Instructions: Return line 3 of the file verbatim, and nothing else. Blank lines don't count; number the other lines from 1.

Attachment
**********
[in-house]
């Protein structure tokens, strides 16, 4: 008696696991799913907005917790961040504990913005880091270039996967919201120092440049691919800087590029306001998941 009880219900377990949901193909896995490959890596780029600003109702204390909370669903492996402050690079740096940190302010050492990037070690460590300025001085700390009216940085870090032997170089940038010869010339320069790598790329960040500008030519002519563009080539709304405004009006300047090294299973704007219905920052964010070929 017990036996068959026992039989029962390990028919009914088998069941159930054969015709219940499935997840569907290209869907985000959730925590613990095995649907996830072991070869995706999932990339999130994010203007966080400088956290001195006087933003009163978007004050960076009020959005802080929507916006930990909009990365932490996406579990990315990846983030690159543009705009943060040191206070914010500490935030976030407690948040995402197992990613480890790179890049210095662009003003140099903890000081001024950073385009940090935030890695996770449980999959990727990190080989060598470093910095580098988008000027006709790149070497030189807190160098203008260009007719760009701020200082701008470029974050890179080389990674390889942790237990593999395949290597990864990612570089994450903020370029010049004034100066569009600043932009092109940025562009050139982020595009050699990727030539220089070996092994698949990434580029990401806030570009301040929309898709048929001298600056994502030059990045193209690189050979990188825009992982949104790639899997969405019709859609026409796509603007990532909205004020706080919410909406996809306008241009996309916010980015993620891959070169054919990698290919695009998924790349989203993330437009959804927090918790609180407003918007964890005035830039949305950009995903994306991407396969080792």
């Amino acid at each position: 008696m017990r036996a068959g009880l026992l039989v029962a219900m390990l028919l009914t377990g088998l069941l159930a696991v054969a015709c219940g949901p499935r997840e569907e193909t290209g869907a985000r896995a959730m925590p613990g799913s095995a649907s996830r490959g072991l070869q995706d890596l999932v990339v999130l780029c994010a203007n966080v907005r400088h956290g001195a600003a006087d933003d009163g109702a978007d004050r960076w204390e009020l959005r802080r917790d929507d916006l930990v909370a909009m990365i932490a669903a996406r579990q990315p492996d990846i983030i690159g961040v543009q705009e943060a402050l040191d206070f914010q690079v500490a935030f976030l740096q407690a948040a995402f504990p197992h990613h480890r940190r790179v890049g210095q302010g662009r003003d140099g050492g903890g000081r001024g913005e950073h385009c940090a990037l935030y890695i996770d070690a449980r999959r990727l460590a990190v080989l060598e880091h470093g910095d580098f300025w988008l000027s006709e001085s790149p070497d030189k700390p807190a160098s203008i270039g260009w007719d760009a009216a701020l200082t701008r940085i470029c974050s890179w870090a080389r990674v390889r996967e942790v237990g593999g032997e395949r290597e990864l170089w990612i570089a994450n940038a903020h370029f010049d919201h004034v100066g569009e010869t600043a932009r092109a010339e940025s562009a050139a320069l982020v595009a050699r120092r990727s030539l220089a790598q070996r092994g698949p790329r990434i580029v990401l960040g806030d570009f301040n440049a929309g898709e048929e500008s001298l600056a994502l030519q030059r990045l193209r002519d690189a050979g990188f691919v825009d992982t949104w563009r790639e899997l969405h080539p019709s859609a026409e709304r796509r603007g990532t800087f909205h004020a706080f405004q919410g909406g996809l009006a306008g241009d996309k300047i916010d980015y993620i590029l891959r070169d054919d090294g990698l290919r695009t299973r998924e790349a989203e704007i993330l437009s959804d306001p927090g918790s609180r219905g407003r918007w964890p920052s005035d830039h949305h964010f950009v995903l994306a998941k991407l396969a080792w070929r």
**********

């Amino acid at each position: 008696m017990r036996a068959g009880l026992l039989v029962a219900m390990l028919l009914t377990g088998l069941l159930a696991v054969a015709c219940g949901p499935r997840e569907e193909t290209g869907a985000r896995a959730m925590p613990g799913s095995a649907s996830r490959g072991l070869q995706d890596l999932v990339v999130l780029c994010a203007n966080v907005r400088h956290g001195a600003a006087d933003d009163g109702a978007d004050r960076w204390e009020l959005r802080r917790d929507d916006l930990v909370a909009m990365i932490a669903a996406r579990q990315p492996d990846i983030i690159g961040v543009q705009e943060a402050l040191d206070f914010q690079v500490a935030f976030l740096q407690a948040a995402f504990p197992h990613h480890r940190r790179v890049g210095q302010g662009r003003d140099g050492g903890g000081r001024g913005e950073h385009c940090a990037l935030y890695i996770d070690a449980r999959r990727l460590a990190v080989l060598e880091h470093g910095d580098f300025w988008l000027s006709e001085s790149p070497d030189k700390p807190a160098s203008i270039g260009w007719d760009a009216a701020l200082t701008r940085i470029c974050s890179w870090a080389r990674v390889r996967e942790v237990g593999g032997e395949r290597e990864l170089w990612i570089a994450n940038a903020h370029f010049d919201h004034v100066g569009e010869t600043a932009r092109a010339e940025s562009a050139a320069l982020v595009a050699r120092r990727s030539l220089a790598q070996r092994g698949p790329r990434i580029v990401l960040g806030d570009f301040n440049a929309g898709e048929e500008s001298l600056a994502l030519q030059r990045l193209r002519d690189a050979g990188f691919v825009d992982t949104w563009r790639e899997l969405h080539p019709s859609a026409e709304r796509r603007g990532t800087f909205h004020a706080f405004q919410g909406g996809l009006a306008g241009d996309k300047i916010d980015y993620i590029l891959r070169d054919d090294g990698l290919r695009t299973r998924e790349a989203e704007i993330l437009s959804d306001p927090g918790s609180r219905g407003r918007w964890p920052s005035d830039h949305h964010f950009v995903l994306a998941k991407l396969a080792w070929r």